“Rip rip woodchip – turn it into paper
Throw it in the bin, no news today
Nightmare, dreaming – can’t you hear the screaming?
Chainsaw, eyesore – more decay”
The above are lyrics from Australian singer/songwriter John Williamson’s “Rip rip woodchip“. The song was penned to protest Australia’s habit of cutting down our natives forests to feed Japanese paper mills with woodchips.
It’s ironic that we ship all these chips overseas and import paper products. Imports of paper products into Australia were worth almost AUD$2 billion back a few year ago.
The popular song was written back in 1989 and is still as relevant today as it was then. However, 21 years after the song was released and all the protests and activism that have occurred before and since are finally starting to have a broad effect.
One example – according to an article on Stock and Land, it seems that Japanese paper producers are increasingly becoming resistant to buying woodchips sourced from our native forests.
The Wilderness Society says the Japanese are demanding Forest Stewardship Council-certified wood right through the supply chain. Mitsubishi have said they aim to take only plantation timber by 2012.
2000 hectares of native forests in the Australian state of Tasmania are mowed down each year. That might not seem like much compared to the destruction of the Amazon, but Tasmania is a small island state and home to unique habitats.
The loss of jobs mentioned in the article is a great shame; but these companies should be waking up to themselves – the writing has been on the wall for a very long time. Instead of pursuing business as usual and investing so much into lobbying to maintain the status quo, they should be embracing sustainability and plowing resources into the required certifications to compete in what is becoming a more environmentally conscious market.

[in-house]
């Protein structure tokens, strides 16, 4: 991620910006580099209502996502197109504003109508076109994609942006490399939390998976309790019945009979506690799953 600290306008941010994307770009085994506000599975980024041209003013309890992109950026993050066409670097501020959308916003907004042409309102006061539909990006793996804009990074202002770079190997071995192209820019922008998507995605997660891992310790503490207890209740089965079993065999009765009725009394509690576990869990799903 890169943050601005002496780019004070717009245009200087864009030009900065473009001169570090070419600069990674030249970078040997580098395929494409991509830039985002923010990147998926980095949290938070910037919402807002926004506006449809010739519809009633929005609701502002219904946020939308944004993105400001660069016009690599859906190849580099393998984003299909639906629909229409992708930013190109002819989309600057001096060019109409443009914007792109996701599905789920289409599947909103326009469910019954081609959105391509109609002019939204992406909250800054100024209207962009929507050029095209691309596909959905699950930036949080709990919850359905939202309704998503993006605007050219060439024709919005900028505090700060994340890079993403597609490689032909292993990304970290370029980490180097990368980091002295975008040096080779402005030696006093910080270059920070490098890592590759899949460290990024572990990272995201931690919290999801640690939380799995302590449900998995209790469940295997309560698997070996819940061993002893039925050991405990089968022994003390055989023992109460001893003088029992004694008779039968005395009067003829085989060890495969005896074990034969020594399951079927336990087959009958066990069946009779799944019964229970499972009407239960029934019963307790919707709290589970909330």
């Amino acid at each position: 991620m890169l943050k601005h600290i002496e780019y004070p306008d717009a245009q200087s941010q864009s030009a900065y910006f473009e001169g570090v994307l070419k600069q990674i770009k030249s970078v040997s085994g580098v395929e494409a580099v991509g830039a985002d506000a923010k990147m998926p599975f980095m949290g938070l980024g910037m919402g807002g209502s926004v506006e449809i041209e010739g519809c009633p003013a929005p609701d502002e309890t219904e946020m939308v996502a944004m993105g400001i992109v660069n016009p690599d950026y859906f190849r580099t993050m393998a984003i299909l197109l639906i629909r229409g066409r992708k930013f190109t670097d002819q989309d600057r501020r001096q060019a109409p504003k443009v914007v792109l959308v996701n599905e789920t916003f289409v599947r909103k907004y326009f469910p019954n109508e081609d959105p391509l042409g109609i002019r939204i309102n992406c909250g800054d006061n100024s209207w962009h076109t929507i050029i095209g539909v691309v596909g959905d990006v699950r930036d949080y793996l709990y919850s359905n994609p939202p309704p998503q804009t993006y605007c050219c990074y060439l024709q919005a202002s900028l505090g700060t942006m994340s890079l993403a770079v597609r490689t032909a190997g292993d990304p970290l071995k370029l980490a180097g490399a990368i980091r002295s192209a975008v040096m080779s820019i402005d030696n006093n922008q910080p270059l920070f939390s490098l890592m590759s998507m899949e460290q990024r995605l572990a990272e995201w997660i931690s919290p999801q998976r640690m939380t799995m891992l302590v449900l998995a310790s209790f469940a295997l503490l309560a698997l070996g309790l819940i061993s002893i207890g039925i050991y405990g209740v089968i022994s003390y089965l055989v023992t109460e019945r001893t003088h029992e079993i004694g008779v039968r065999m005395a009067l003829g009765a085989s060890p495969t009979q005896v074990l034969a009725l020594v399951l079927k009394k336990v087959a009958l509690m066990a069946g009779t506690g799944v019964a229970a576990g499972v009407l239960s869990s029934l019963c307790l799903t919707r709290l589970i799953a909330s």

“Greener” paper or not, I’m still astounded that in this age of the Internet, we still need to consume so much of the stuff. In fact, our consumption has increased globally. While I couldn’t find very recent figures, in 2005 average paper and paperboard consumption in the USA was 297 kilograms (over 600lbs) per person for that year.
Aside from general consumer awareness relating to issues such as toilet paper, I think marketers, corporations, governments and the legal profession are a major part of the problem – their continued desire for physical documents (advertising materials, tax records, contracts and such) is just so antiquated.
So much for the paperless office.
As for newspapers – hopefully their demise will continue. The justifications for continuing paper-based news are fast running out.